10. (If speaking to a Northerner) Fookin ‘ell. Fookin’ Tories. BASTards. Ey up, lad/lass, wha’ der folk call a cob in tha parts, yer bastard? UTB!

*Anyone who is interested in irony will appreciate this sentence, which was surprisingly easy and fun to write.
**Strangely enough I don’t have very many French followers.

You know what sells really well online? False hope.

This site’s most popular post (‘Donald Trump is going to snap, and here is how I know‘) was twenty times more popular than any other*. It was so widely shared and liked because it offered comfort at a particularly desperate moment. It was also published in various other more august locations and, bizarrely, led to several people googling “is Infinite Concidence reliable?”.

Well, the fact that I wrote it in less than an hour in my pyjamas might cast some doubt on its veracity. I think people found it so convincing because I used a number of powerful quotes from the fancypants psychoanalytical theorist Jacques Lacan and also because the title expressed such conviction.

It stood out in the frenzied and permanently overheated market for positive or at least reassuring headlines. Some outlets cater specifically to such a demand. In this trenchant takedown of the pro-Corbyn website The Canary, Richard Seymour identifies what’s so worrying about this tendency for demand-driven news which sells itself to our emotions. Even when the writers and editors are on our side such sites’ purposeful misrepresentation of events should concern everyone.

My site (this one) doesn’t pretend to be a news site but some things I post here can be mistaken for news articles, particularly when I bang out a bad-mooded hot take satire. One recent piece that wasn’t satirical but was based around very recent events was this one. It originally had a poor choice of headline (‘Could the Tories throw the election to escape responsibility for Brexit?’, to which the obvious answer is, er, no), and once a couple of readers had drawn my attention to the fact that the title didn’t represent the content I changed it. However, it remains posted in various Facebook groups with the same irresponsible headline, and as such has proved consistently popular. The (risible) notion that the Tories might throw an election they’re almost bound to win gives people false hope.

So many headlines these days promise to provide false hope or assuage rational fears. The ‘content’ that they advertise may not qualify as ‘false news’ but they do present hearsay as fact in a way that any professional journalist would immediately recognise as wilfully misleading and irresponsible. Motivated entirely by commercial considerations in the frenetic attention-impulse economy of the internet, they play on feelings rather than any rational assessment of the facts, with no or very little empirical basis. They are Barnum-style headlines, confirming the truth of whatever you choose to believe. A journalist friend of mine is very entertaining on the subject of blogs like mine, with their (our) assemblage of guesswork presenting constant insult to basic journalistic standards and conventions.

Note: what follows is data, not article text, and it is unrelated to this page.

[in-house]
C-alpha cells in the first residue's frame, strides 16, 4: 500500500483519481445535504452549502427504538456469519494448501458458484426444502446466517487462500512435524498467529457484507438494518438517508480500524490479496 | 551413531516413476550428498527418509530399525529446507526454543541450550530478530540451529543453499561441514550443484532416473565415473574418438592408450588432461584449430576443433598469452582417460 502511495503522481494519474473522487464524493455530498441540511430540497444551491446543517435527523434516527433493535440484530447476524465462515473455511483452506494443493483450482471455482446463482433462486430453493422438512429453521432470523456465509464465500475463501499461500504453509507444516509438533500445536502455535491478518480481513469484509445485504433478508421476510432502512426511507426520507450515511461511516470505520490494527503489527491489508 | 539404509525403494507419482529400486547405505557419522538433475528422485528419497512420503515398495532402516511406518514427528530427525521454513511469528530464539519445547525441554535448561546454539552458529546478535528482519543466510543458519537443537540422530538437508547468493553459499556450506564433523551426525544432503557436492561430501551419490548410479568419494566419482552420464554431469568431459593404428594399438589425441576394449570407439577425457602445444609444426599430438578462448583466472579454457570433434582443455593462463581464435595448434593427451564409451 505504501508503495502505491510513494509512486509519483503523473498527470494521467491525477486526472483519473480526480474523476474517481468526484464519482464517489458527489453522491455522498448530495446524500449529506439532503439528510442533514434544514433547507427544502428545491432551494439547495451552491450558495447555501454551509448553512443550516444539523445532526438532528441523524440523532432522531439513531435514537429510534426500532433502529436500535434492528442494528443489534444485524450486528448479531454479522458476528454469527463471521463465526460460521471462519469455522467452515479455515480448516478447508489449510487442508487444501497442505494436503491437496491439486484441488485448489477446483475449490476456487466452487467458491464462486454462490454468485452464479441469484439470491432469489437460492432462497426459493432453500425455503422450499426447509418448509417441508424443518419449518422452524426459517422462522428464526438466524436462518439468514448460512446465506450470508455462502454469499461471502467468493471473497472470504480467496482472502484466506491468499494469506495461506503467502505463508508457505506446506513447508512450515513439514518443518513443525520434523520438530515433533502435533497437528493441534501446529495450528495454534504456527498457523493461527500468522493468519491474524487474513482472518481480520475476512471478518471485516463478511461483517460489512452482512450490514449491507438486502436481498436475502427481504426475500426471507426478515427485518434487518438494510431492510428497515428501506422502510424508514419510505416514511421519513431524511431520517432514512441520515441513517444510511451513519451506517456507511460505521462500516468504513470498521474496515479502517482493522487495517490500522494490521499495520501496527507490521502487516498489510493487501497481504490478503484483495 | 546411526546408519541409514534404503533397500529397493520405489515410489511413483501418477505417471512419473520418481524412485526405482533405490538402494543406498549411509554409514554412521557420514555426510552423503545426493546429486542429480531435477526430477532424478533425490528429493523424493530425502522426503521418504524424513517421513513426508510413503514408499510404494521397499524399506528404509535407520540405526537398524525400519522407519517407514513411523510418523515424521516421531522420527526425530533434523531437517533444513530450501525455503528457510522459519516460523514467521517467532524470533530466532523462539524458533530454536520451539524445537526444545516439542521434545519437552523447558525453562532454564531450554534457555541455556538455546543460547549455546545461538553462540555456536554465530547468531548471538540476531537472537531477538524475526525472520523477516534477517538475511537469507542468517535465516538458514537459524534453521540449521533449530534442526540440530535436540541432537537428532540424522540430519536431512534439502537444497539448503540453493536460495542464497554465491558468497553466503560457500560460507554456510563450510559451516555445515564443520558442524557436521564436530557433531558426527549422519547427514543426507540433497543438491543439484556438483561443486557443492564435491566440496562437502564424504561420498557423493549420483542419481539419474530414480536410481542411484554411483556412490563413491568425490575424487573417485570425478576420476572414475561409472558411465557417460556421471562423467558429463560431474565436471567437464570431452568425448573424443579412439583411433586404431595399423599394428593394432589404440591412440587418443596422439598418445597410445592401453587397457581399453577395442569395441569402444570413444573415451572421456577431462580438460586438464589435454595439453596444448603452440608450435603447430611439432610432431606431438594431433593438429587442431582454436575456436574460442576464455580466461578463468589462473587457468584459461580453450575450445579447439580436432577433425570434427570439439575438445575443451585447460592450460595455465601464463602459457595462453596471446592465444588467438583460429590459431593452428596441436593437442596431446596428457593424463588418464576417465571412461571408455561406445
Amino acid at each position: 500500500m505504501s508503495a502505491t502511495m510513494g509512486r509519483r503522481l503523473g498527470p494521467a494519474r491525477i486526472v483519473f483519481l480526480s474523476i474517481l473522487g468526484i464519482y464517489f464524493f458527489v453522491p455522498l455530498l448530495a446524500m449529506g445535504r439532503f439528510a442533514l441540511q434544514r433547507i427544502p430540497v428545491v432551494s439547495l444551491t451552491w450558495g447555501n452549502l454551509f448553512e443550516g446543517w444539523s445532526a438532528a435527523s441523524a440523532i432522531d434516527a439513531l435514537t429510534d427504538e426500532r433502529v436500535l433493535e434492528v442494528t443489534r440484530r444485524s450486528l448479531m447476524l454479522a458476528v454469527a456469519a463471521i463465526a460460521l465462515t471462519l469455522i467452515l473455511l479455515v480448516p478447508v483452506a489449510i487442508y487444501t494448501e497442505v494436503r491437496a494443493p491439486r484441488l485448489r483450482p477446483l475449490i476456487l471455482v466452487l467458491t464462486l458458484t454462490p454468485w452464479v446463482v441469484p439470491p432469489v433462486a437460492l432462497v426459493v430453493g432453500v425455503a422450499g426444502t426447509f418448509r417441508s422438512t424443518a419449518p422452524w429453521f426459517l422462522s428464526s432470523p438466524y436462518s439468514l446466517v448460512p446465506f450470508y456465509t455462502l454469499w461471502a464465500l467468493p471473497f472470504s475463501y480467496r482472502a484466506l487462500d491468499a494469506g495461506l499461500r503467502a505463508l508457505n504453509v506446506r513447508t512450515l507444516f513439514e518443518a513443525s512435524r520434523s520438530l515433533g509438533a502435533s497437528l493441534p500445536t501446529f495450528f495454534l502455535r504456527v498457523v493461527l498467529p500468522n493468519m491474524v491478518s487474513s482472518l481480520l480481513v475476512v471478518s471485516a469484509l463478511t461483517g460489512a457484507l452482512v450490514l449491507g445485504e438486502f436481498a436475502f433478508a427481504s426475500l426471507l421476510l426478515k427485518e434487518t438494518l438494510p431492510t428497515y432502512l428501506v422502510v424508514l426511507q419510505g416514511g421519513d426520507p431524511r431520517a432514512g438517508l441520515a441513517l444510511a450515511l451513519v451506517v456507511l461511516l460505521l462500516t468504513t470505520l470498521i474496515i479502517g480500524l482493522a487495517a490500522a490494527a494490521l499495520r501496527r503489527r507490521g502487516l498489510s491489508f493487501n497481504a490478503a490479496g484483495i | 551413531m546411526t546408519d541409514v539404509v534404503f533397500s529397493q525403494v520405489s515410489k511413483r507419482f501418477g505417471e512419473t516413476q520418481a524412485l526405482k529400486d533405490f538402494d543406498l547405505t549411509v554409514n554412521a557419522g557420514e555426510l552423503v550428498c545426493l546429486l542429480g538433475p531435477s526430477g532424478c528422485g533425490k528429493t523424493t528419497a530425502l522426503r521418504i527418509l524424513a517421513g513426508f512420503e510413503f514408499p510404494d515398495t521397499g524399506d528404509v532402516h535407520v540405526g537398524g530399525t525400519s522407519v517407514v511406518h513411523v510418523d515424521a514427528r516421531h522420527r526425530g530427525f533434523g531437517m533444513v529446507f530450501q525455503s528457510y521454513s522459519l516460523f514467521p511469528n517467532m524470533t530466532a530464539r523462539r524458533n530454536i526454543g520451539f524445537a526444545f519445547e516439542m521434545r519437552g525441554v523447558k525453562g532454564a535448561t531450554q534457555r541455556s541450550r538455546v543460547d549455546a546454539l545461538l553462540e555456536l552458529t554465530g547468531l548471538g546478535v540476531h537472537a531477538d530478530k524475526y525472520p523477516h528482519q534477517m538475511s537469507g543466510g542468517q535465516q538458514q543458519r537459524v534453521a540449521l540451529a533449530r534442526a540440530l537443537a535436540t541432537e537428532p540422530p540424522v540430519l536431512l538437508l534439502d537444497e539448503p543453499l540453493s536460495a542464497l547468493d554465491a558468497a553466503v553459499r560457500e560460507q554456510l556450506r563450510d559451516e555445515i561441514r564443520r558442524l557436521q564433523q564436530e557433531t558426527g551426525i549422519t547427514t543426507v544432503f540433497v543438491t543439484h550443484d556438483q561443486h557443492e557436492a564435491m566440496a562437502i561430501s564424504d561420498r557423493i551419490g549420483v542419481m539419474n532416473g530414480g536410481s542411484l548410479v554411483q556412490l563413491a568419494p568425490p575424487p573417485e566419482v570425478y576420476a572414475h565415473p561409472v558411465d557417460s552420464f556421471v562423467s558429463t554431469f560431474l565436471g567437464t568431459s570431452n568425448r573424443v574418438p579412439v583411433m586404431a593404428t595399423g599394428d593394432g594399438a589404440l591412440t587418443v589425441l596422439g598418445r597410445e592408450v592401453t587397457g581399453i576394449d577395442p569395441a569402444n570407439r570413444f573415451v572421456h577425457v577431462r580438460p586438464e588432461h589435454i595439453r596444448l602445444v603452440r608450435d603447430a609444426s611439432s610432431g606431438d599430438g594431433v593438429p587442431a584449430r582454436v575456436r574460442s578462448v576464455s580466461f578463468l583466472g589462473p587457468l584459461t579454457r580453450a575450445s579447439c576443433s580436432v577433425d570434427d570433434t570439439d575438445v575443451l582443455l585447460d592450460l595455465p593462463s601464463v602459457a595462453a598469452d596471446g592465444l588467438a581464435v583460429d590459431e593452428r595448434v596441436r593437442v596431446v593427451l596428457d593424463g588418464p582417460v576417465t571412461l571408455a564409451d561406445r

Dealing with news media nowadays demands much more careful and critical reading. As I argued at length here in another piece of guesswork, we need news outlets we can broadly trust. For this reason I blanch whenever I see the term ‘MSM’ (‘mainstream media’). Clearly media literacy involves awareness of such issues as misrepresentation, bias and framing. But bracketing together the Mail and Sun with The Guardian and the NYT is not an example of media literacy, but rather an instance of credulity**. In trying to make sense of British society it’s essential to recognise Murdoch and Dacre are not dissimilar to Mugabe in their attempts to control the political agenda. However, to pretend that the Guardian – for all its growing submission to commercial constraints and its occasional perpetuation of churnalism – is engaged in the same task is puerile and self-defeating. Progressives have to have a much more sophisticated and critical understanding of the media and the role of journalists, ownership and so on than Donald Trump does. His attacks on the free press take advantage of a mood of cynicism which is partly inspired by a lazy misapplication of Chomsky’s work. There’s nothing sophisticated about avoiding news headlines. Anyone doubting the truth of this should consider when the last time they confronted recent facts relating to the earth’s climate. It is an increasingly scary world but hiding from the consequences of our actions is not an adult response and it particularly behoves those of us with children to at least inform ourselves as to what is going on.